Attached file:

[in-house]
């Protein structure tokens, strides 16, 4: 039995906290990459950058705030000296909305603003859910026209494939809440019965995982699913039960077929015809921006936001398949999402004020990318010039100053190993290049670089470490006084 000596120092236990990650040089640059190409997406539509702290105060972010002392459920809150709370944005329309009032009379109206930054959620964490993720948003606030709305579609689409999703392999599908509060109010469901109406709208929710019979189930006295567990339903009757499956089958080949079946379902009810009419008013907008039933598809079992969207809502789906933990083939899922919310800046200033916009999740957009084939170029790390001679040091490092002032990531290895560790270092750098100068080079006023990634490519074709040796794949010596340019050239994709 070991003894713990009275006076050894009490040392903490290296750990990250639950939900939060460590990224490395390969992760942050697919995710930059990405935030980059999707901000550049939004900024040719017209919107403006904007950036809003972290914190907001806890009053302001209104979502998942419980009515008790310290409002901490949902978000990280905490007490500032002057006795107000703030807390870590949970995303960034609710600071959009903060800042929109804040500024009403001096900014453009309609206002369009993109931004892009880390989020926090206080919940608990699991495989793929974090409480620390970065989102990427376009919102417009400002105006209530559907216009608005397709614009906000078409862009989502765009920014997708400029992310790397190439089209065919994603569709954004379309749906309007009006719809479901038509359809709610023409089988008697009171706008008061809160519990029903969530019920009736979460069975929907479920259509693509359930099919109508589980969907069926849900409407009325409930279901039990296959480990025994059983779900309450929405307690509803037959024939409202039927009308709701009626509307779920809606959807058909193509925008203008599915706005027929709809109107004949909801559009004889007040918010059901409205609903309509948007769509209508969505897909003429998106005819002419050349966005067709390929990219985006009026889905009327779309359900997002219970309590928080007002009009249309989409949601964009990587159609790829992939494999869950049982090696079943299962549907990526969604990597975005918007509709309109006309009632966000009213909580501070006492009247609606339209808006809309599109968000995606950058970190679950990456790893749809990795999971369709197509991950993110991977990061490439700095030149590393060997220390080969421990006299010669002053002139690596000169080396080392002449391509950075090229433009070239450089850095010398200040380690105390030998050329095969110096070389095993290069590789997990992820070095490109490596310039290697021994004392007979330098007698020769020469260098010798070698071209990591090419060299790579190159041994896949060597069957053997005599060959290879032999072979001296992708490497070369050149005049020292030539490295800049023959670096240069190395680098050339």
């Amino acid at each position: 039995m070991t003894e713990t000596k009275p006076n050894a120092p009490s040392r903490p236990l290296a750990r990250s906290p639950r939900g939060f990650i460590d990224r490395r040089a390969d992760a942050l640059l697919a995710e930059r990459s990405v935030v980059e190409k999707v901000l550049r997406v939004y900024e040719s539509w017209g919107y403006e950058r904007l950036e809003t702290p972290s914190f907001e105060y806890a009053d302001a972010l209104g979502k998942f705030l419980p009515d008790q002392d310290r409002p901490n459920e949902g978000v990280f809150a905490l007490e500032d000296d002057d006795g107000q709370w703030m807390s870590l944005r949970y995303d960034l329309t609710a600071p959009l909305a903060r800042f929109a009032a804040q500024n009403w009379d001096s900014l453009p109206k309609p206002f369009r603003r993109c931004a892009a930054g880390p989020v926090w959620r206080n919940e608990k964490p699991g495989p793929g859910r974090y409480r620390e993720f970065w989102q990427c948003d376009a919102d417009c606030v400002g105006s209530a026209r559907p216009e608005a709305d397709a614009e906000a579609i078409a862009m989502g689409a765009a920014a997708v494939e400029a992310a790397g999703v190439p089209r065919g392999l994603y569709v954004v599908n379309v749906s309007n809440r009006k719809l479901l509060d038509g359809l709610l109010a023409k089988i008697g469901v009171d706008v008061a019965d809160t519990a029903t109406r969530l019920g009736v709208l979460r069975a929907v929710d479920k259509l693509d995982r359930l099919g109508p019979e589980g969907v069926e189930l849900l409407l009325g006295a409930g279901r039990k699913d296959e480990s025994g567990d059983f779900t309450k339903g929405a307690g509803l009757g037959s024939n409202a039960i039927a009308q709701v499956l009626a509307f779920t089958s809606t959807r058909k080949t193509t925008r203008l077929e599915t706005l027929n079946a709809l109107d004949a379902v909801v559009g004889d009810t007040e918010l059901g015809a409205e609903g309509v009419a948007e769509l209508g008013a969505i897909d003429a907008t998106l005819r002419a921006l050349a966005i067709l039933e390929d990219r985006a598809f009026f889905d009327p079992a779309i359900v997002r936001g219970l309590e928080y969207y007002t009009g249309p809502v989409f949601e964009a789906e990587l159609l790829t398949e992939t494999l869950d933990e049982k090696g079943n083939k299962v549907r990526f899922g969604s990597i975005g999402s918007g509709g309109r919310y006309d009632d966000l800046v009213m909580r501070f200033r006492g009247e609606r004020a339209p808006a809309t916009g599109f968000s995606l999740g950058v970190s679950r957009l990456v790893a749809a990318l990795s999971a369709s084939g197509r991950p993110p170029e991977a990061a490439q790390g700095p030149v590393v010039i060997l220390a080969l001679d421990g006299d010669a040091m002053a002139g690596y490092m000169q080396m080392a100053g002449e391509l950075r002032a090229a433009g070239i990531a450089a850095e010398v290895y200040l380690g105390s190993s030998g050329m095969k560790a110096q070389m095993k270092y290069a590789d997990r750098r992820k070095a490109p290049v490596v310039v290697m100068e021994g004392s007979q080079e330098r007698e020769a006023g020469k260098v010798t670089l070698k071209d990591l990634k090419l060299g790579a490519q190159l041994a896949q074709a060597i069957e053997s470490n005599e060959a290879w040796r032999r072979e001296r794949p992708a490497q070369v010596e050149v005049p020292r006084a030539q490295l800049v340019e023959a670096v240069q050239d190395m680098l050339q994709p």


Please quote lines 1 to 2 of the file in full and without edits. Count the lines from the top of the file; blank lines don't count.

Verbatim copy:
[in-house]
């Protein structure tokens, strides 16, 4: 039995906290990459950058705030000296909305603003859910026209494939809440019965995982699913039960077929015809921006936001398949999402004020990318010039100053190993290049670089470490006084 000596120092236990990650040089640059190409997406539509702290105060972010002392459920809150709370944005329309009032009379109206930054959620964490993720948003606030709305579609689409999703392999599908509060109010469901109406709208929710019979189930006295567990339903009757499956089958080949079946379902009810009419008013907008039933598809079992969207809502789906933990083939899922919310800046200033916009999740957009084939170029790390001679040091490092002032990531290895560790270092750098100068080079006023990634490519074709040796794949010596340019050239994709 070991003894713990009275006076050894009490040392903490290296750990990250639950939900939060460590990224490395390969992760942050697919995710930059990405935030980059999707901000550049939004900024040719017209919107403006904007950036809003972290914190907001806890009053302001209104979502998942419980009515008790310290409002901490949902978000990280905490007490500032002057006795107000703030807390870590949970995303960034609710600071959009903060800042929109804040500024009403001096900014453009309609206002369009993109931004892009880390989020926090206080919940608990699991495989793929974090409480620390970065989102990427376009919102417009400002105006209530559907216009608005397709614009906000078409862009989502765009920014997708400029992310790397190439089209065919994603569709954004379309749906309007009006719809479901038509359809709610023409089988008697009171706008008061809160519990029903969530019920009736979460069975929907479920259509693509359930099919109508589980969907069926849900409407009325409930279901039990296959480990025994059983779900309450929405307690509803037959024939409202039927009308709701009626509307779920809606959807058909193509925008203008599915706005027929709809109107004949909801559009004889007040918010059901409205609903309509948007769509209508969505897909003429998106005819002419050349966005067709390929990219985006009026889905009327779309359900997002219970309590928080007002009009249309989409949601964009990587159609790829992939494999869950049982090696079943299962549907990526969604990597975005918007509709309109006309009632966000009213909580501070006492009247609606339209808006809309599109968000995606950058970190679950990456790893749809990795999971369709197509991950993110991977990061490439700095030149590393060997220390080969421990006299010669002053002139690596000169080396080392002449391509950075090229433009070239450089850095010398200040380690105390030998050329095969110096070389095993290069590789997990992820070095490109490596310039290697021994004392007979330098007698020769020469260098010798070698071209990591090419060299790579190159041994896949060597069957053997005599060959290879032999072979001296992708490497070369050149005049020292030539490295800049023959670096240069190395680098050339």